Researchers at a hospital in Sheffield, England are testing a potential new mesothelioma treatment based on the same virus that causes herpes.
The small-scale trial is the first in the world to test the modified herpes simplex virus, HSV1716, in human mesothelioma patients. HSV1716 has been genetically engineered to infect and kill cancer cells without harming healthy cells. In laboratory studies on mesothelioma and some other cancers, it has been shown to be effective at shrinking tumors while causing limited toxicity. Just as significantly, HSV1716 increased survival rates among mice with various human cancers.
The Phase I/II trial at Sheffield Experimental Cancer Medicine Centre is the next stage in development of HSV1716 as a viable mesothelioma treatment. The goal of the trial is to determine whether or not HSV1716 has the ability to shrink mesothelioma tumors in human patients and what is the safest effective dose.
“For us, it is terrifically exciting and the patients are very engaged in using this to target tumors rather than the blunderbuss approach of chemotherapy,” lead researcher Penella Woll recently told the UK newspaper, The Star. “If it does what we hope, it could be a major step forward.”
The Herpes Simplex Virus has been tested as a possible treatment for mesothelioma and other cancers since the mid-90s because of its malleability. The dangerous components of the virus can be removed without affecting its ability to enter and infect human cells, making it an ideal tool for inserting cancer-fighting genes into mesothelioma cells.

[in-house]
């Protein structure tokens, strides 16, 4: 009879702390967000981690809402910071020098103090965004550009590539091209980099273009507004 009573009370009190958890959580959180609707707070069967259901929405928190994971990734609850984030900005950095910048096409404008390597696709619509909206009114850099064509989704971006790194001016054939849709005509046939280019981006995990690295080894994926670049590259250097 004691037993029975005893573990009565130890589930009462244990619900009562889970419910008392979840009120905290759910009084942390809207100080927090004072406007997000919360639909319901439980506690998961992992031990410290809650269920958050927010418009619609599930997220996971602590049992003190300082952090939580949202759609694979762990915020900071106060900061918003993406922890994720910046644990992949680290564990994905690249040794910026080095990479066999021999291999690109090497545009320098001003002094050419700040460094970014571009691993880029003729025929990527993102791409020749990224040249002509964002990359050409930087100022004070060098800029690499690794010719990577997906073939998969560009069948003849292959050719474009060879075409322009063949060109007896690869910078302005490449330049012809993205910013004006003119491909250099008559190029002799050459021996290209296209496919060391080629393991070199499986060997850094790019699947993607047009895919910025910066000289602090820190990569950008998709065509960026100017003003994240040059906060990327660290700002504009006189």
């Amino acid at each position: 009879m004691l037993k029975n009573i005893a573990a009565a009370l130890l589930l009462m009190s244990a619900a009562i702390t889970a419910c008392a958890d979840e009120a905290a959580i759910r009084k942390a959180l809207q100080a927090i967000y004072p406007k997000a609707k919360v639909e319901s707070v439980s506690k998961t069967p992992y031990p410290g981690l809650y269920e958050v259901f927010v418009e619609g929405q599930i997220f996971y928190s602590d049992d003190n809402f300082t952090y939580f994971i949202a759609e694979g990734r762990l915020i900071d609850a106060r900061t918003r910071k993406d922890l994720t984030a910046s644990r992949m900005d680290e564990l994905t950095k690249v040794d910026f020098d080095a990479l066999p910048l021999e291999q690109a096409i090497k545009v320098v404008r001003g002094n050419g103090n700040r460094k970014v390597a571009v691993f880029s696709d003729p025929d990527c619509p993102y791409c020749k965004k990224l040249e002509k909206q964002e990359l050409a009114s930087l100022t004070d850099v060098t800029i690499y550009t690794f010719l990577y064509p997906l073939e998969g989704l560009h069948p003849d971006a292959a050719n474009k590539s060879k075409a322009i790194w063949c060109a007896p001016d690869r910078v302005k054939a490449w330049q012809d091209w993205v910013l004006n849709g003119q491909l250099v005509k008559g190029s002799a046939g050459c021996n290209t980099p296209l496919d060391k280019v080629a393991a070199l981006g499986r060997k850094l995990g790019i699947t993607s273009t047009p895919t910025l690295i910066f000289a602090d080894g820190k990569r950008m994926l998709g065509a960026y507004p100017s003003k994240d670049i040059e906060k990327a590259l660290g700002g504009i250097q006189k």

According to The Star, the Sheffield hospital treats about 100 mesothelioma patients a year, primarily older men who have been exposed to asbestos dust in an industrial setting. So far, three mesothelioma patients have received the HSV 1716 treatment, which is given as an infusion via a chest cavity drain.
“Sheffield Trial Could Stop Deaths from Asbestos Cancer”, August 26, 2013, The Star online.
“A Study Looking at HSV1716 to Treat Mesothelioma”, Cancer Research UK, Clinical Trials information site.